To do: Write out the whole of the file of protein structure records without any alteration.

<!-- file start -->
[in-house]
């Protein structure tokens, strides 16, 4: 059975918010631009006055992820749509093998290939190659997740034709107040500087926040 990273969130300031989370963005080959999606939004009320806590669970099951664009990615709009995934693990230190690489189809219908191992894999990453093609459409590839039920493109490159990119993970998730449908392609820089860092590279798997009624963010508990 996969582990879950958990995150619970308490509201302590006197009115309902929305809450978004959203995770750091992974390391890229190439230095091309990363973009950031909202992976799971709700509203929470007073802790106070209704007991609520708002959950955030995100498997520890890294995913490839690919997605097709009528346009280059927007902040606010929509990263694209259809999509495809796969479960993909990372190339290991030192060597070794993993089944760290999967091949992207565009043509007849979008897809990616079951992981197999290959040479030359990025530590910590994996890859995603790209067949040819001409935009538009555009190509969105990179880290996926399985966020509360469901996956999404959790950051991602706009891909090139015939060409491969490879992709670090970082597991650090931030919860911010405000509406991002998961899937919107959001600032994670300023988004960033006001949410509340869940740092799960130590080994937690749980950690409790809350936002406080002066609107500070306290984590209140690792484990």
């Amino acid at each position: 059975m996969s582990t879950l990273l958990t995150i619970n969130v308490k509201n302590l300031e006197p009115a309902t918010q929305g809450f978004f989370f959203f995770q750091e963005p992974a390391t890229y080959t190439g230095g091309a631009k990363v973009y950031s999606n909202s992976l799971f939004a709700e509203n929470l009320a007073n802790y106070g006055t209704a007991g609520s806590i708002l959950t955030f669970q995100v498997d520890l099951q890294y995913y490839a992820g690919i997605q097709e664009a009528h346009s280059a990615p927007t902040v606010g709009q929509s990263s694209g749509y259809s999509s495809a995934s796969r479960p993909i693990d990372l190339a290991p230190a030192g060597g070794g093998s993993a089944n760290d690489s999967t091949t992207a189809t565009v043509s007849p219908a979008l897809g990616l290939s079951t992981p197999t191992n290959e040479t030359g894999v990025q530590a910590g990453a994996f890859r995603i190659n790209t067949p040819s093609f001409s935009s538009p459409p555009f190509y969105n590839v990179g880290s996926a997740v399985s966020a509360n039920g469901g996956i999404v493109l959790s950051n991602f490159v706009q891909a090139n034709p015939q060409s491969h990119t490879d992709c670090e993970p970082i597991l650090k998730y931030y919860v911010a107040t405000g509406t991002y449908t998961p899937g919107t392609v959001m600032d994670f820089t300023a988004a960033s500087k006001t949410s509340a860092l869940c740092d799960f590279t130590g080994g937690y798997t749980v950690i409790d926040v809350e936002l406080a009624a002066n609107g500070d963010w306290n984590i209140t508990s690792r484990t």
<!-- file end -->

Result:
[in-house]
């Protein structure tokens, strides 16, 4: 059975918010631009006055992820749509093998290939190659997740034709107040500087926040 990273969130300031989370963005080959999606939004009320806590669970099951664009990615709009995934693990230190690489189809219908191992894999990453093609459409590839039920493109490159990119993970998730449908392609820089860092590279798997009624963010508990 996969582990879950958990995150619970308490509201302590006197009115309902929305809450978004959203995770750091992974390391890229190439230095091309990363973009950031909202992976799971709700509203929470007073802790106070209704007991609520708002959950955030995100498997520890890294995913490839690919997605097709009528346009280059927007902040606010929509990263694209259809999509495809796969479960993909990372190339290991030192060597070794993993089944760290999967091949992207565009043509007849979008897809990616079951992981197999290959040479030359990025530590910590994996890859995603790209067949040819001409935009538009555009190509969105990179880290996926399985966020509360469901996956999404959790950051991602706009891909090139015939060409491969490879992709670090970082597991650090931030919860911010405000509406991002998961899937919107959001600032994670300023988004960033006001949410509340869940740092799960130590080994937690749980950690409790809350936002406080002066609107500070306290984590209140690792484990």
């Amino acid at each position: 059975m996969s582990t879950l990273l958990t995150i619970n969130v308490k509201n302590l300031e006197p009115a309902t918010q929305g809450f978004f989370f959203f995770q750091e963005p992974a390391t890229y080959t190439g230095g091309a631009k990363v973009y950031s999606n909202s992976l799971f939004a709700e509203n929470l009320a007073n802790y106070g006055t209704a007991g609520s806590i708002l959950t955030f669970q995100v498997d520890l099951q890294y995913y490839a992820g690919i997605q097709e664009a009528h346009s280059a990615p927007t902040v606010g709009q929509s990263s694209g749509y259809s999509s495809a995934s796969r479960p993909i693990d990372l190339a290991p230190a030192g060597g070794g093998s993993a089944n760290d690489s999967t091949t992207a189809t565009v043509s007849p219908a979008l897809g990616l290939s079951t992981p197999t191992n290959e040479t030359g894999v990025q530590a910590g990453a994996f890859r995603i190659n790209t067949p040819s093609f001409s935009s538009p459409p555009f190509y969105n590839v990179g880290s996926a997740v399985s966020a509360n039920g469901g996956i999404v493109l959790s950051n991602f490159v706009q891909a090139n034709p015939q060409s491969h990119t490879d992709c670090e993970p970082i597991l650090k998730y931030y919860v911010a107040t405000g509406t991002y449908t998961p899937g919107t392609v959001m600032d994670f820089t300023a988004a960033s500087k006001t949410s509340a860092l869940c740092d799960f590279t130590g080994g937690y798997t749980v950690i409790d926040v809350e936002l406080a009624a002066n609107g500070d963010w306290n984590i209140t508990s690792r484990t």